This is especially tricky if you already know what you’re going to do, the same way “what if the sun suddenly went out” is especially tricky if you know that it won’t, or “what if 2+2=3” is especially tricky if you know 2+2=4. When the agent is part of the environment, it becomes difficult to distinguish reasoning about yourself from reasoning in general, so you run the risk of knowing your own action.

Why might an agent come to know its own action before it has acted?

Perhaps the agent is trying to plan ahead, or reason about a game-theoretic situation in which its action has an intricate role to play.

But the biggest complication comes from Löb’s Theorem. This can be illustrated more clearly by looking at the behavior of simple logic-based agents reasoning about the five-and-ten problem.

Consider this example:

We have the source code for an agent and the universe. They can refer to each other through the use of quining. The universe is simple; the universe just outputs whatever the agent outputs.

The agent spends a long time searching for proofs about what happens if it takes various actions. If for some \(x\) and \(y\) equal to \(0\), \(5\), or \(10\), it finds a proof that taking the \(5\) leads to \(x\) utility, that taking the \(10\) leads to \(y\) utility, and that \(x>y\), it will naturally take the \(5\). We expect that it won’t find such a proof, and will instead pick the default action of taking the \(10\).

It seems easy when you just imagine an agent trying to reason about the universe. Yet it turns out that if the amount of time spent searching for proofs is enough, the agent will always choose \(5\)!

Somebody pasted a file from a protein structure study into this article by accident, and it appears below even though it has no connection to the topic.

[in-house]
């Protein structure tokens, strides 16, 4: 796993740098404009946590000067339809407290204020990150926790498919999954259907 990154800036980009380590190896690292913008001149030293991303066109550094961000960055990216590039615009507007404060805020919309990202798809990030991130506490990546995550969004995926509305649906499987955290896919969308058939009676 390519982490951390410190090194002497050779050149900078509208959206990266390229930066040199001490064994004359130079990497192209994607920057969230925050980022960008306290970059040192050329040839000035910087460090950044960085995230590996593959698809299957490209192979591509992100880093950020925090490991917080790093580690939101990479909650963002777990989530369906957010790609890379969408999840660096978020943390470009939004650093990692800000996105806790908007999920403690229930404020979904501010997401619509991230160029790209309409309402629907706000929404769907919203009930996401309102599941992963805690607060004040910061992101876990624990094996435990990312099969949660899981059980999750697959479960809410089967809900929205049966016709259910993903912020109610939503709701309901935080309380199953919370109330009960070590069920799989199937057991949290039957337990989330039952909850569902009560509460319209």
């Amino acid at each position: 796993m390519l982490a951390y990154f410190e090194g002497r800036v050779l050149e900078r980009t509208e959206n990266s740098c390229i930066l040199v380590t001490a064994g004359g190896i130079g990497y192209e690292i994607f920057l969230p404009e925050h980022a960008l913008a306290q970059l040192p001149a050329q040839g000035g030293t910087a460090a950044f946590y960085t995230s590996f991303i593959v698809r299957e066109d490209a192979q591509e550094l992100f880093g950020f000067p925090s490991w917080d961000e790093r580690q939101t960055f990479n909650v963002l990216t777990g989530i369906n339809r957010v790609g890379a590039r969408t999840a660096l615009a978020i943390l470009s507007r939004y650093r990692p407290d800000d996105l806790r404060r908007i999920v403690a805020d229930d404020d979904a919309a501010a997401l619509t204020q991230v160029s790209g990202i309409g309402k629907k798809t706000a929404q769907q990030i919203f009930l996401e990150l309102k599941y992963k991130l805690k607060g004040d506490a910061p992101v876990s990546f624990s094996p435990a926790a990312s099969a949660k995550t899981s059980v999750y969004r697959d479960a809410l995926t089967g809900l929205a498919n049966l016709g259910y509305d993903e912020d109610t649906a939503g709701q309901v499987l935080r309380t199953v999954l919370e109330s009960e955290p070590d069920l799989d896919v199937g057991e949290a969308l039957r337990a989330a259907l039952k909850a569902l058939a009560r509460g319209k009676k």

The proof that this is so is by Löb’s theorem. Löb’s theorem says that, for any proposition \(P\), if you can prove that a *proof* of \(P\) would imply the *truth* of \(P\), then you can prove \(P\). In symbols, with

“\(□X\)” meaning “\(X\) is provable”:

$$□(□P \to P) \to □P.$$

In the version of the five-and-ten problem I gave, “\(P\)” is the proposition “if the agent outputs \(5\) the universe outputs \(5\), and if the agent outputs \(10\) the universe outputs \(0\)”.

Supposing it is provable, the agent will eventually find the proof, and return \(5\) in fact. This makes the sentence *true*, since the agent outputs \(5\) and the universe outputs \(5\), and since it’s false that the agent outputs \(10\). This is because false propositions like “the agent outputs \(10\)” imply everything, *including* the universe outputting \(5\).

The agent can (given enough time) prove all of this, in which case the agent in fact proves the proposition “if the agent outputs \(5\) the universe outputs \(5\), and if the agent outputs \(10\) the universe outputs \(0\)”. And as a result, the agent takes the $5.

We call this a “spurious proof”: the agent takes the $5 because it can prove that *if* it takes the $10 it has low value, *because* it takes the $5. More generally, when working in less proof-based settings, we refer to this as a problem of spurious counterfactuals.

The general pattern is: counterfactuals may spuriously mark an action as not being very good. This makes the AI not take the action. Depending on how the counterfactuals work, this may remove any feedback which would “correct” the problematic counterfactual; or, as we saw with proof-based reasoning, it may actively help the spurious counterfactual be “true”.